When you’ve been around the emerging technology space you realise that in technology, sometimes we don’t hear the problems from our customers unless they think they are solvable. So it’s been really eye-opening to see some things raised which were thought of as unsolvable which could have been solved by existing technologies. After being involved in blockchain in the past, I’ve seen something that works being overhyped and oversold and applied to scenarios where it doesn’t really make sense, so I take those lessons into generative AI.
As a consumer of the technology, I would use it for things like getting starter code for a particular problem and for things like wordsmithing text. I’ve had mixed results in both of these with some hallucinations, so not blindly trusting anything produced and giving it a critical review after is really essential. It has really been impressed upon me the need to craft prompts a specific way to ensure the answer is great.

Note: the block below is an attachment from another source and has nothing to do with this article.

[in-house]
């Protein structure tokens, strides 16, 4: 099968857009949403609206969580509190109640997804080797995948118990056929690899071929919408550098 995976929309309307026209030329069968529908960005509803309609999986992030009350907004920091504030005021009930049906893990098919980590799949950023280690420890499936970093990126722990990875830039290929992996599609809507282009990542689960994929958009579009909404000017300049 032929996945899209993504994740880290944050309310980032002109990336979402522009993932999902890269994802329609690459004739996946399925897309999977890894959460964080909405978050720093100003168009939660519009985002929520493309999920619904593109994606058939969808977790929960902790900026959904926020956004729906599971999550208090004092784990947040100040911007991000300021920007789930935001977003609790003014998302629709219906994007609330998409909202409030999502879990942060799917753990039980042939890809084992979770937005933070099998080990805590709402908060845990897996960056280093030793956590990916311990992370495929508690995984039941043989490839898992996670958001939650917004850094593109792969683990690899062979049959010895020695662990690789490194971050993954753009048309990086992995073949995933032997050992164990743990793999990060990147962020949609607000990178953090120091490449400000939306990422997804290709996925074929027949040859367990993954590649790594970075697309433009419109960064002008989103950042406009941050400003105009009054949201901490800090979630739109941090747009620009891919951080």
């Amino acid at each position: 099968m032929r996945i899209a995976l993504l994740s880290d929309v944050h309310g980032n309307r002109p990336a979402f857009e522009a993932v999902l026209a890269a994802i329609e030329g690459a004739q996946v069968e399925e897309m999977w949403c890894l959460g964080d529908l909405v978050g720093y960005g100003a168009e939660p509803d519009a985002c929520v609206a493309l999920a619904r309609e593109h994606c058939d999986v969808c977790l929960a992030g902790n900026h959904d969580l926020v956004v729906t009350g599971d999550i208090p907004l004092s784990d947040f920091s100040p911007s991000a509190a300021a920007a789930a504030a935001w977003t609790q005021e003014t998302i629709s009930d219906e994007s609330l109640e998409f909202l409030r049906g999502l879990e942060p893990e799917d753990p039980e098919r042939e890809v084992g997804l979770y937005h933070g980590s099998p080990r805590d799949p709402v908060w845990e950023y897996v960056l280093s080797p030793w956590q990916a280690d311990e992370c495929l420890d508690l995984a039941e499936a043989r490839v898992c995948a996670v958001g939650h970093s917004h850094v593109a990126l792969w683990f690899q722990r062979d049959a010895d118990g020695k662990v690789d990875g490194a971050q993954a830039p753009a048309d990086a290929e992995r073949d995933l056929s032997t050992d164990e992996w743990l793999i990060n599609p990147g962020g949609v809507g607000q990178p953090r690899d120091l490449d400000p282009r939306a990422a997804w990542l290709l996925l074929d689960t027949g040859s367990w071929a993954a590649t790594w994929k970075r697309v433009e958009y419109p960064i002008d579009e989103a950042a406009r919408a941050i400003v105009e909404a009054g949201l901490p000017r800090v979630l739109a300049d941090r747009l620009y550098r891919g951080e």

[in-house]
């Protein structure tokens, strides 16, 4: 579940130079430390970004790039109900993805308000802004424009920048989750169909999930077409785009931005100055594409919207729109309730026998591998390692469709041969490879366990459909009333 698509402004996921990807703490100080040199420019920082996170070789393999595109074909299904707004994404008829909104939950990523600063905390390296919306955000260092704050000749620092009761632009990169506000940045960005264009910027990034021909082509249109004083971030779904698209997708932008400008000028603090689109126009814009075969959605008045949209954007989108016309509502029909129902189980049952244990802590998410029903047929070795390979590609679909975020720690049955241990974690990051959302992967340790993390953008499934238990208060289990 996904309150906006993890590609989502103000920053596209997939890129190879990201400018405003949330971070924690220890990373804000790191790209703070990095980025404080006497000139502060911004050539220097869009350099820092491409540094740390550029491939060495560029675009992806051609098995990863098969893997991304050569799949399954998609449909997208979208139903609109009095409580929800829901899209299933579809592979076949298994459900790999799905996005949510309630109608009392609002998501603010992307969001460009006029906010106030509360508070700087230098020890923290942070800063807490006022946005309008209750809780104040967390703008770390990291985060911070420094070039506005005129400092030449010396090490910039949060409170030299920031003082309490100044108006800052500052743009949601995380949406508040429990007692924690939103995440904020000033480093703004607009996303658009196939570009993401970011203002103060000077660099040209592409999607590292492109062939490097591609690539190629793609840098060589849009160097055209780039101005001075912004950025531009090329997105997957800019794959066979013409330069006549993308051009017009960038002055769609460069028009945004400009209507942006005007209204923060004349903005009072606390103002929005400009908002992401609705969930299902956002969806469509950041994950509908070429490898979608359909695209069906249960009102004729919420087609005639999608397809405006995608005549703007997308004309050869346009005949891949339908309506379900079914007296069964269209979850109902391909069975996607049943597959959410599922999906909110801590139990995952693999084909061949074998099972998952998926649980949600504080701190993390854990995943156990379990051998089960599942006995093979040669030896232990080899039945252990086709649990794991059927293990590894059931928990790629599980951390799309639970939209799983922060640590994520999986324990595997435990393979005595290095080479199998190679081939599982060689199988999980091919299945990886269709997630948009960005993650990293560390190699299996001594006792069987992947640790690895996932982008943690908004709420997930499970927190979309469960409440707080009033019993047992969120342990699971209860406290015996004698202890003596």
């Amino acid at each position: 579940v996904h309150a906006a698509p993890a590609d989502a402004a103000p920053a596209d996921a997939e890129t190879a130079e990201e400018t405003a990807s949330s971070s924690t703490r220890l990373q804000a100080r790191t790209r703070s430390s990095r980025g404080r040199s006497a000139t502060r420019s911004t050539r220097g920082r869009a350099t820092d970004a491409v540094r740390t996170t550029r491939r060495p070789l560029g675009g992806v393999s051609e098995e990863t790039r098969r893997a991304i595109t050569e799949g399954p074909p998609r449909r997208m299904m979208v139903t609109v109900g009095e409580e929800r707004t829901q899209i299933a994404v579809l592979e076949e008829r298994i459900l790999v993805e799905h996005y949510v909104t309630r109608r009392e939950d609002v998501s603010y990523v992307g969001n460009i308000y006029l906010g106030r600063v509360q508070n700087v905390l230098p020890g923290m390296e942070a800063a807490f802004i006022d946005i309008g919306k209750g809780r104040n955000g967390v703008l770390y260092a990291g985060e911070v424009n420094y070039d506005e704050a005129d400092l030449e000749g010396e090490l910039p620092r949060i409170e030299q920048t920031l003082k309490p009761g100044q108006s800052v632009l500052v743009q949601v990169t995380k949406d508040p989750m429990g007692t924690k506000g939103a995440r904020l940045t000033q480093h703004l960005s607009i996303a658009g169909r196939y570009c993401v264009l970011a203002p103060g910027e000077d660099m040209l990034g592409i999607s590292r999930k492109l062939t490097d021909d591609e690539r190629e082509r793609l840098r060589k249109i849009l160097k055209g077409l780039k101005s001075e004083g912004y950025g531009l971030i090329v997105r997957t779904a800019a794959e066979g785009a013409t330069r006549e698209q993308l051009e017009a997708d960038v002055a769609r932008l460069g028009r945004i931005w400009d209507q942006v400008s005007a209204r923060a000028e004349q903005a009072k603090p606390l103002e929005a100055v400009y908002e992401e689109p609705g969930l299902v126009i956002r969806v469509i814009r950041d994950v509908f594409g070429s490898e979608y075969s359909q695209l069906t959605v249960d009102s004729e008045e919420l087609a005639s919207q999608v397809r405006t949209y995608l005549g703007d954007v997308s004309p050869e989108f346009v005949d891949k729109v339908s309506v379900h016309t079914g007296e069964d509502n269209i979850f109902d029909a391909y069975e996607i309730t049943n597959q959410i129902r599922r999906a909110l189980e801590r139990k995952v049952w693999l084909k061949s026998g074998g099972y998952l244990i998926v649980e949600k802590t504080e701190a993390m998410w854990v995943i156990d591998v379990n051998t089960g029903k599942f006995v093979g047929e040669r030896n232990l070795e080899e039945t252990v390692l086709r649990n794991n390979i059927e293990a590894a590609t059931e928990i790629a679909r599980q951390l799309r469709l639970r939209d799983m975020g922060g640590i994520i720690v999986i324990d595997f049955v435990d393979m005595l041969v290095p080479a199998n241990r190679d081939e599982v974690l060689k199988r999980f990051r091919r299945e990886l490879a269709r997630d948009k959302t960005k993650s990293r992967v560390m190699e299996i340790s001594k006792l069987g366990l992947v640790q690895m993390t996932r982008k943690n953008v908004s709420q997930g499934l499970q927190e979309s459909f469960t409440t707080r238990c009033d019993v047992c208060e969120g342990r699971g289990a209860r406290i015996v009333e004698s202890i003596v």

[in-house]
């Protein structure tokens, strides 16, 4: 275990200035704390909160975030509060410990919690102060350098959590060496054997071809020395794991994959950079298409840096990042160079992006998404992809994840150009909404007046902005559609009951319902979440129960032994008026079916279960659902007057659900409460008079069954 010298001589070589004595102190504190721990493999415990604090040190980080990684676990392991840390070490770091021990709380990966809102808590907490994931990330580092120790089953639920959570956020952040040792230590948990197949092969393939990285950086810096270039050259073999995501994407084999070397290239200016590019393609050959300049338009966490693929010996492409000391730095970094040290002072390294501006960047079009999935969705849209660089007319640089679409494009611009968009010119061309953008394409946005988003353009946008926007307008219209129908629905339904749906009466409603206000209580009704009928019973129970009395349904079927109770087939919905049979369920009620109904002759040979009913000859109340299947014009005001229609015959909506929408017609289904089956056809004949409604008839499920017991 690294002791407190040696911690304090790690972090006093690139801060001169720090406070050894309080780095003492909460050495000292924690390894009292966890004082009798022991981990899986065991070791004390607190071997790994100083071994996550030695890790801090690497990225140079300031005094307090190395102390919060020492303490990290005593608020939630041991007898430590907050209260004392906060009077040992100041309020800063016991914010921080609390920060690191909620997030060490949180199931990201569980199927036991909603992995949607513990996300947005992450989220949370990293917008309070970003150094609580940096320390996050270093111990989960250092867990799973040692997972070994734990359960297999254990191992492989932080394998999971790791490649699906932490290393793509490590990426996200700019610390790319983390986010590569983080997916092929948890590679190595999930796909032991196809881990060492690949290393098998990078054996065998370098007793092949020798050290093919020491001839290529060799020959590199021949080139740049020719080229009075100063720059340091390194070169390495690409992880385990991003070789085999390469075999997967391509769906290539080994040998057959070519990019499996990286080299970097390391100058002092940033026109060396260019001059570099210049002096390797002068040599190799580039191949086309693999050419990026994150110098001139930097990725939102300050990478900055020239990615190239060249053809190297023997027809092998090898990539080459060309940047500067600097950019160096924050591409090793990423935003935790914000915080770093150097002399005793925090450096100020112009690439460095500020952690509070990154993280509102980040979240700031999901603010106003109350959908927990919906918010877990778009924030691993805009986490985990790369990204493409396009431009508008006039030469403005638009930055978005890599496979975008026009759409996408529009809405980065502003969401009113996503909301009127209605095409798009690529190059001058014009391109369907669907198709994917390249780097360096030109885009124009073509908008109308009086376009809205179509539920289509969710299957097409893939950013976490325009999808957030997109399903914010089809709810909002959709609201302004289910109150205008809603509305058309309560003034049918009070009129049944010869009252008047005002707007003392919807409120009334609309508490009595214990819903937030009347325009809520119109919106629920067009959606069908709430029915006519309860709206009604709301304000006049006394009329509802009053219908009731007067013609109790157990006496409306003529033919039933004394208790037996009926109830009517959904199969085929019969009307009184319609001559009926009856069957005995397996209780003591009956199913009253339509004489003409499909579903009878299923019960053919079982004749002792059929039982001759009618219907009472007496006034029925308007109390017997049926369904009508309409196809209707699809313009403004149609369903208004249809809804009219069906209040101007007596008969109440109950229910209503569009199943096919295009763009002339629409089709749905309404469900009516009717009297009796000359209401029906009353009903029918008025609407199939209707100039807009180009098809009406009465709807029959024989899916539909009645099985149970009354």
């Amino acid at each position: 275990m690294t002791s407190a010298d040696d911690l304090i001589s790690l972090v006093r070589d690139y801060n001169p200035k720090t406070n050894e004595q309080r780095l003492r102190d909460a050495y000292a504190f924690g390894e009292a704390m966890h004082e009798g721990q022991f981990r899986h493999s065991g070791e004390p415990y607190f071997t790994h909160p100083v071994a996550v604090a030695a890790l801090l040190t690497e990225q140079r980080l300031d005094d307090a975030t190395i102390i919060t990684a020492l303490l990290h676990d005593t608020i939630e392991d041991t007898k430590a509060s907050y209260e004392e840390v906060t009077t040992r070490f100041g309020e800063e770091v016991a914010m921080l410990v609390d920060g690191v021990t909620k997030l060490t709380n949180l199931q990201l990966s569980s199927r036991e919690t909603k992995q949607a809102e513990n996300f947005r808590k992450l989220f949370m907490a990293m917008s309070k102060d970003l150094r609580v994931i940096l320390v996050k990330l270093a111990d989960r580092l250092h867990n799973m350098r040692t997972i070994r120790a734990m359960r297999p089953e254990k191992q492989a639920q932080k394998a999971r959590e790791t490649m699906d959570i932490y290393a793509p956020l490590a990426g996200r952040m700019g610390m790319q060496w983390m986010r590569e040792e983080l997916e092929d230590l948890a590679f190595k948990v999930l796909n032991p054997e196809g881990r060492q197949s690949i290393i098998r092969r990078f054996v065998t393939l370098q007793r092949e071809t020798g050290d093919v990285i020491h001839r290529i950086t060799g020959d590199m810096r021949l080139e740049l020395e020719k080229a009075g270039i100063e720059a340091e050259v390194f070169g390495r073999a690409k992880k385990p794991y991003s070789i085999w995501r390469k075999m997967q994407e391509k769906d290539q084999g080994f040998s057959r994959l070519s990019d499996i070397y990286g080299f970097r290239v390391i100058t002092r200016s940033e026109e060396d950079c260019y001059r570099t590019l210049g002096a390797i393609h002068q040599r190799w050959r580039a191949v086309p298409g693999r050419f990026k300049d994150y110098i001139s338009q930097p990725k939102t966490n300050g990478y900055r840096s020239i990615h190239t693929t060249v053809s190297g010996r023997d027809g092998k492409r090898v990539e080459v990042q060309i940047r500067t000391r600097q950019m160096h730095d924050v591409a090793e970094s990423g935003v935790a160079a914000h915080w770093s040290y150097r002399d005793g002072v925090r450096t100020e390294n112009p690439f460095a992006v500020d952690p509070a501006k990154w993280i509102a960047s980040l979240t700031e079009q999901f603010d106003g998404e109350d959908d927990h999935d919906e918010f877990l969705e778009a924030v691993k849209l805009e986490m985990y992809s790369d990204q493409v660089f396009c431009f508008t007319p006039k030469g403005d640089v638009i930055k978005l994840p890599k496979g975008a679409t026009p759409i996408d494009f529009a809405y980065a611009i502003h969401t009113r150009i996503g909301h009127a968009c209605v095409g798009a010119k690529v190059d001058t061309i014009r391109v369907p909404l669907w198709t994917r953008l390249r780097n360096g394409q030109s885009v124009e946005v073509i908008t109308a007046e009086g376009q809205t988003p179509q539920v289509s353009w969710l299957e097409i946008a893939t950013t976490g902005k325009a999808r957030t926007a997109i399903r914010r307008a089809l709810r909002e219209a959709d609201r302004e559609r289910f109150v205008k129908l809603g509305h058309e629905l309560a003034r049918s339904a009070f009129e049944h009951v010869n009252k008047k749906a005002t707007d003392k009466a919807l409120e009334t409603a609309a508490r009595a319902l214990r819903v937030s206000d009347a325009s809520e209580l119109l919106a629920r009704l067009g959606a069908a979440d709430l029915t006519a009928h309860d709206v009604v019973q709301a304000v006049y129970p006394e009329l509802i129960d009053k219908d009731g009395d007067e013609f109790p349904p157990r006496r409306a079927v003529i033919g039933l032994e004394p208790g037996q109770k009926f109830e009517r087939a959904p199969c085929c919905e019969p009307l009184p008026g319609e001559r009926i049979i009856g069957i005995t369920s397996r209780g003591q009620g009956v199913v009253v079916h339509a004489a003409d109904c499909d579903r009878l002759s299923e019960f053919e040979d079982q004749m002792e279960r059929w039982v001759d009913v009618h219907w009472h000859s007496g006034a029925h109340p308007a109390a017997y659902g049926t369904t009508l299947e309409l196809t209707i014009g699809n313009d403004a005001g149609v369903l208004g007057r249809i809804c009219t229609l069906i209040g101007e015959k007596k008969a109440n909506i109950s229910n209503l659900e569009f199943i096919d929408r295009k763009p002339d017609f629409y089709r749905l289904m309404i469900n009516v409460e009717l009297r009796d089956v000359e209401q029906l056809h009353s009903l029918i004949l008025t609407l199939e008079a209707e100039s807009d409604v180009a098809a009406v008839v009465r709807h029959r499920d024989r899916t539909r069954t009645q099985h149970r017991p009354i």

Essentially, change is inevitable and we need to build assessments that allow us to assess value and potential versus hype rapidly and be prepared to pivot to take advantage of a breakthrough.
What advice would you give to someone who wants to work in generative AI?
Read the docs multiple times and ask the experts! I’m seeing vendor docs change multiple times a day at points.
Read up on prompt engineering and the art of asking a succinct prompt.
Be aware that this is still experimental. Leading models today can be overtaken in the future, so thinking about architecture that would allow different models to be replaced is a prudent step.
Models have versions and performance can degrade over time (just like any model) so really take time to think of how you could ensure that adequate monitoring is put in place.
Don’t omit due diligence on cross-functional requirements. Don’t assume it will scale to every use-case scaling need, latency and cost demand etc.